Screening for colorectal cancer can help find cancer at an early stage and decrease your chance of dying from it. The U.S. Preventive Services Task Force (USPSTF) recommends screening colonoscopy beginning at age 50 and continuing until age 75 years. Women who are at a higher risk of developing this form of cancer should be screened at a younger age and may need more frequent screening.

The colonoscopy procedure is painless with a low risk of complications. Written instructions, provided by your doctor, prescribe a solution required to cleanse the colon. Fortunately, colonoscopy prep has improved over the years and the days of consuming large amounts of an unpleasant tasting laxative prior to the procedure are over. During the colonoscopy, your physician looks at the interior walls of the rectum and colon with a flexible, lighted tube called a colonoscope. If polyps are discovered, samples of tissue may be collected for closer examination and polyps can be removed.

“Simply put, screening colonoscopy saves lives,” says Dr. David Rivadeneira, Director of Colon and Rectal Surgery at Huntington Hospital. “Colorectal cancer is extremely prevalent, yet screening is fast and very safe with a very low complication rate.”

Colorectal Screening Tests

While colonoscopy remains the gold standard screening test for colorectal cancer, there are new tests now being introduced that use advanced DNA technology to find elevated levels of altered DNA which could be associated with cancer or pre-cancer. These tests include Cologuard, which is a single stool sample kit that patients can use at home.

Other colorectal cancer screening tests that are currently available include:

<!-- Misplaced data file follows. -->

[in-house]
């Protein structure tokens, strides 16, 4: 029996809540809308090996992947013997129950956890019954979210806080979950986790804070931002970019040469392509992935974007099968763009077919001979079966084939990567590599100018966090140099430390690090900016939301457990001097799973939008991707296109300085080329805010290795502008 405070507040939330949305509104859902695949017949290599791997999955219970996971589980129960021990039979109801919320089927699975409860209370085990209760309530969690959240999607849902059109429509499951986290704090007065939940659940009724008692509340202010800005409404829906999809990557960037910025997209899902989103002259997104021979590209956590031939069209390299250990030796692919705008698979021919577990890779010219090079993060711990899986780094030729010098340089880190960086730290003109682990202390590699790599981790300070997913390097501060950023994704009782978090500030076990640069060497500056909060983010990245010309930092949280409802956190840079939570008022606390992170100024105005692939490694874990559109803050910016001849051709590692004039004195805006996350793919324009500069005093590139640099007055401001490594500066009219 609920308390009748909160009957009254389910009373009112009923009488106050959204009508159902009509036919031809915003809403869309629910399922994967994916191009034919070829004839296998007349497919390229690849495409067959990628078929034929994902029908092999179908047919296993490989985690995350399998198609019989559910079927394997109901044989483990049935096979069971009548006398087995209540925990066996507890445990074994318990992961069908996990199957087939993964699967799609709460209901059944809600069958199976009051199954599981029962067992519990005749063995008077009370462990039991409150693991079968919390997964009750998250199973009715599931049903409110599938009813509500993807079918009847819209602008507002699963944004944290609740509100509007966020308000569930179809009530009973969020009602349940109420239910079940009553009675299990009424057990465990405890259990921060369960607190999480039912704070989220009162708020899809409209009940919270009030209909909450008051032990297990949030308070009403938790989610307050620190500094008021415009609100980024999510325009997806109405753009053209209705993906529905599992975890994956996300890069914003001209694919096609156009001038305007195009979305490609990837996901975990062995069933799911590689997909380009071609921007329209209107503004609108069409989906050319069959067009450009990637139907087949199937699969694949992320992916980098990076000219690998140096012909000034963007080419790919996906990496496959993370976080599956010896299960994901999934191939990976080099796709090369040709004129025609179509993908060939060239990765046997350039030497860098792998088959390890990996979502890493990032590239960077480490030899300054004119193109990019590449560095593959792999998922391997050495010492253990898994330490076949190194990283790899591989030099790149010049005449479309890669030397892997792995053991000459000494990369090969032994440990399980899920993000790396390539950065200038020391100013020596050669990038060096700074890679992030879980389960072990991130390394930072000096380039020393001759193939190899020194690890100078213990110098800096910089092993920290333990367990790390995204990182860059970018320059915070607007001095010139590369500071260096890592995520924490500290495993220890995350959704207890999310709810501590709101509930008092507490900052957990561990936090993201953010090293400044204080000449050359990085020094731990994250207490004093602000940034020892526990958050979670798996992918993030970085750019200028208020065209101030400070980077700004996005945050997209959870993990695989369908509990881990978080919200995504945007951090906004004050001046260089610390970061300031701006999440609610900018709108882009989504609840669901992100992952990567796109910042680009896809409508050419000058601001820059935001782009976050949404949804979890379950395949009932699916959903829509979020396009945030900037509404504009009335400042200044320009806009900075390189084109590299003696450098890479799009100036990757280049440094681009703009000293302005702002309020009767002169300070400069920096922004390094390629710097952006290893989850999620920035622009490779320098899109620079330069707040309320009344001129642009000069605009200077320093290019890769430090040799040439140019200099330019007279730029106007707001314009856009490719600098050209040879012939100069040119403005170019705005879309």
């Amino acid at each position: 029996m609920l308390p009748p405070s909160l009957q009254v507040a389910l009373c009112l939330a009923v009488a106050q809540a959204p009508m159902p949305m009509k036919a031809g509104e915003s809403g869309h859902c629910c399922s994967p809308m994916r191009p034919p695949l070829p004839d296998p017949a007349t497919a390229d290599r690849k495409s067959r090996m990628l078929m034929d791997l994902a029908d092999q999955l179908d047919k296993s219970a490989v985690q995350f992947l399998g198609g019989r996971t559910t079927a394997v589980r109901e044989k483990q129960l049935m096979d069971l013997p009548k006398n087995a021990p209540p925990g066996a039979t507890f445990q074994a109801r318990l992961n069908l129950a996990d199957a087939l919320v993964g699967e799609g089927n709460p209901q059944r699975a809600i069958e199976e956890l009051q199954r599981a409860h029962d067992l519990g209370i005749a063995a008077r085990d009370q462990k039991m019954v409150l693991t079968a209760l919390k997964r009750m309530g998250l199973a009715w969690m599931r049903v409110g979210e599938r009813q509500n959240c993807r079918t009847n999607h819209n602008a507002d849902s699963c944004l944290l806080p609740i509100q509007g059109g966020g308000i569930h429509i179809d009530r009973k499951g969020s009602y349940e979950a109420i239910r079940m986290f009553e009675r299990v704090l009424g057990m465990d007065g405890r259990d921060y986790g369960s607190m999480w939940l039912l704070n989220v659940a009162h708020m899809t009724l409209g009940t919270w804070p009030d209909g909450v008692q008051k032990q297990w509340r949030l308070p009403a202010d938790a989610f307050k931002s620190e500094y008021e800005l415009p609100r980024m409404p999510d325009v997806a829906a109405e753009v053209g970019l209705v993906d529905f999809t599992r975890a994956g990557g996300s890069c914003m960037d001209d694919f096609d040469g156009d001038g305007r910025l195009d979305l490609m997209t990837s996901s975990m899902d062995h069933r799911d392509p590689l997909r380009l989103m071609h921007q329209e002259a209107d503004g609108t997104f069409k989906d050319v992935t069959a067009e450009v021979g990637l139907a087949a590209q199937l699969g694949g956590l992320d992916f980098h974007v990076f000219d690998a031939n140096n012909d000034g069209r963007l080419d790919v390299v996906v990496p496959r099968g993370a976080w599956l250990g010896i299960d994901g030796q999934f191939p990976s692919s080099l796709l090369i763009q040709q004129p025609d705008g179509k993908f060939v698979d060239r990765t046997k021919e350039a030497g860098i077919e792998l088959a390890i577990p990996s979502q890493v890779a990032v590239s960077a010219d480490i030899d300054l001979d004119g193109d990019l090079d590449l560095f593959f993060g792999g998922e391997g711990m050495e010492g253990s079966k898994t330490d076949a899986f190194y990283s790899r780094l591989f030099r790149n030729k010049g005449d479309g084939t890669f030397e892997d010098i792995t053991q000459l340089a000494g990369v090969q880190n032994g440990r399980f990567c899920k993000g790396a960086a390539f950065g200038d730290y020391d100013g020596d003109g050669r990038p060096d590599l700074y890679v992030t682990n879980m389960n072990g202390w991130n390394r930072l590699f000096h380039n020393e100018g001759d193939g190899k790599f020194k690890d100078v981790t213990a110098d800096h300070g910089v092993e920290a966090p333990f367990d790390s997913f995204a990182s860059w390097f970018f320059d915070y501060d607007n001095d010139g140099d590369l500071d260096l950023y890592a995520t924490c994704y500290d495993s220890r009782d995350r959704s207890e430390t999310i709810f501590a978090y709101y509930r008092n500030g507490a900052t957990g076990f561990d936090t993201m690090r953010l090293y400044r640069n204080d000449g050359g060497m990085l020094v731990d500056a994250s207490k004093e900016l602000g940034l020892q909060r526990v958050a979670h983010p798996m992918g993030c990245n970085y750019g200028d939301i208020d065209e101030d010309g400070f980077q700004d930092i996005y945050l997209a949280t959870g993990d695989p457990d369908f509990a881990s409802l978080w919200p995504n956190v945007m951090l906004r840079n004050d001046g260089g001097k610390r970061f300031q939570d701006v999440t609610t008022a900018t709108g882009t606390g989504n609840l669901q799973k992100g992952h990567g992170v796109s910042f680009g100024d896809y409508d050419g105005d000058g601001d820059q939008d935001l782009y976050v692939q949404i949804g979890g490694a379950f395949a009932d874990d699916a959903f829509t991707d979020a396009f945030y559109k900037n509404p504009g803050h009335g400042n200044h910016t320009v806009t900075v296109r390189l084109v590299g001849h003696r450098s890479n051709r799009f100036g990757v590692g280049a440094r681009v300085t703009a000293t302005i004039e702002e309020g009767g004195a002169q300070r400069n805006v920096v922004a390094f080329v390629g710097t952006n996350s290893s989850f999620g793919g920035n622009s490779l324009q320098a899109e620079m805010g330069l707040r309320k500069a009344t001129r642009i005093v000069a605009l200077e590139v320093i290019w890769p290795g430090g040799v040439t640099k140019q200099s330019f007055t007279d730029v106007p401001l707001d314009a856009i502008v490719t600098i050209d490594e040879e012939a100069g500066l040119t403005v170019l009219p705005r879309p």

• High-sensitivity fecal occult blood test – Checks for hidden blood in stool samples.
  • Flexible sigmoidoscopy – Looks at the interior walls of the rectum and part of the colon.

It’s important to discuss with your doctor which test is best for your specific needs.

What Else Can You Do to Prevent Colorectal Cancer?

Along with getting regular screenings for colorectal cancer, there are also lifestyle decisions you can make to lower your risk.

  • Don’t smoke
  • Maintain a healthy weight
  • Get regular exercise
  • Drink alcohol only moderately, if not at all
  • Limit red meat, especially processed meat
  • Get the daily recommended amount of calcium and vitamin D in your diet
  • Take a multivitamin with folate

Want to learn more about colorectal cancer prevention? At Katz Institute for Women’s Health, we’re here to answer your questions. Call the Katz Institute for Women’s Health Resource Center at 855-850-5494 to speak to a women’s health specialist. For questions about colorectal cancer and screenings, please contact Dr. David Rivadeneira at 631-470-1450.